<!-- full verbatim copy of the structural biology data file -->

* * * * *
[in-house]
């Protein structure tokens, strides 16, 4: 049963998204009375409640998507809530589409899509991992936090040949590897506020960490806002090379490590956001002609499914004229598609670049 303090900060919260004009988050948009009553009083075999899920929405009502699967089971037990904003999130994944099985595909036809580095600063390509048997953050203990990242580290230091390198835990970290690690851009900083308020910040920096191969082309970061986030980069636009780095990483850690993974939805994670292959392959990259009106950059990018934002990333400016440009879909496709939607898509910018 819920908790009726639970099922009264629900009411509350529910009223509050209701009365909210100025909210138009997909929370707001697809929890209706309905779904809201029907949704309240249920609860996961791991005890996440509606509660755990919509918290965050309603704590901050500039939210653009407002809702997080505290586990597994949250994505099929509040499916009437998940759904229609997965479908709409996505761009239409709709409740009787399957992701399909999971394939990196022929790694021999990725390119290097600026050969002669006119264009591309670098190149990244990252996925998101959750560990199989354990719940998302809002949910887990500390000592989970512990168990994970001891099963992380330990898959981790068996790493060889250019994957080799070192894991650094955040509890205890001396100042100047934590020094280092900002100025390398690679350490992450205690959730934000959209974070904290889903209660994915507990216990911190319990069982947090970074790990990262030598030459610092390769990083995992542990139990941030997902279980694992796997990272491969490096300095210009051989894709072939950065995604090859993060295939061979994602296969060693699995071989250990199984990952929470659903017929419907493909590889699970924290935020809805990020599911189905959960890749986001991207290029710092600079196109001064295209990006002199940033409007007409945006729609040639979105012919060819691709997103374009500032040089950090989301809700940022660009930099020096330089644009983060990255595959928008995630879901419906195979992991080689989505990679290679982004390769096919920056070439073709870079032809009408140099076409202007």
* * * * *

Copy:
[in-house]
């Protein structure tokens, strides 16, 4: 049963998204009375409640998507809530589409899509991992936090040949590897506020960490806002090379490590956001002609499914004229598609670049 303090900060919260004009988050948009009553009083075999899920929405009502699967089971037990904003999130994944099985595909036809580095600063390509048997953050203990990242580290230091390198835990970290690690851009900083308020910040920096191969082309970061986030980069636009780095990483850690993974939805994670292959392959990259009106950059990018934002990333400016440009879909496709939607898509910018 819920908790009726639970099922009264629900009411509350529910009223509050209701009365909210100025909210138009997909929370707001697809929890209706309905779904809201029907949704309240249920609860996961791991005890996440509606509660755990919509918290965050309603704590901050500039939210653009407002809702997080505290586990597994949250994505099929509040499916009437998940759904229609997965479908709409996505761009239409709709409740009787399957992701399909999971394939990196022929790694021999990725390119290097600026050969002669006119264009591309670098190149990244990252996925998101959750560990199989354990719940998302809002949910887990500390000592989970512990168990994970001891099963992380330990898959981790068996790493060889250019994957080799070192894991650094955040509890205890001396100042100047934590020094280092900002100025390398690679350490992450205690959730934000959209974070904290889903209660994915507990216990911190319990069982947090970074790990990262030598030459610092390769990083995992542990139990941030997902279980694992796997990272491969490096300095210009051989894709072939950065995604090859993060295939061979994602296969060693699995071989250990199984990952929470659903017929419907493909590889699970924290935020809805990020599911189905959960890749986001991207290029710092600079196109001064295209990006002199940033409007007409945006729609040639979105012919060819691709997103374009500032040089950090989301809700940022660009930099020096330089644009983060990255595959928008995630879901419906195979992991080689989505990679290679982004390769096919920056070439073709870079032809009408140099076409202007």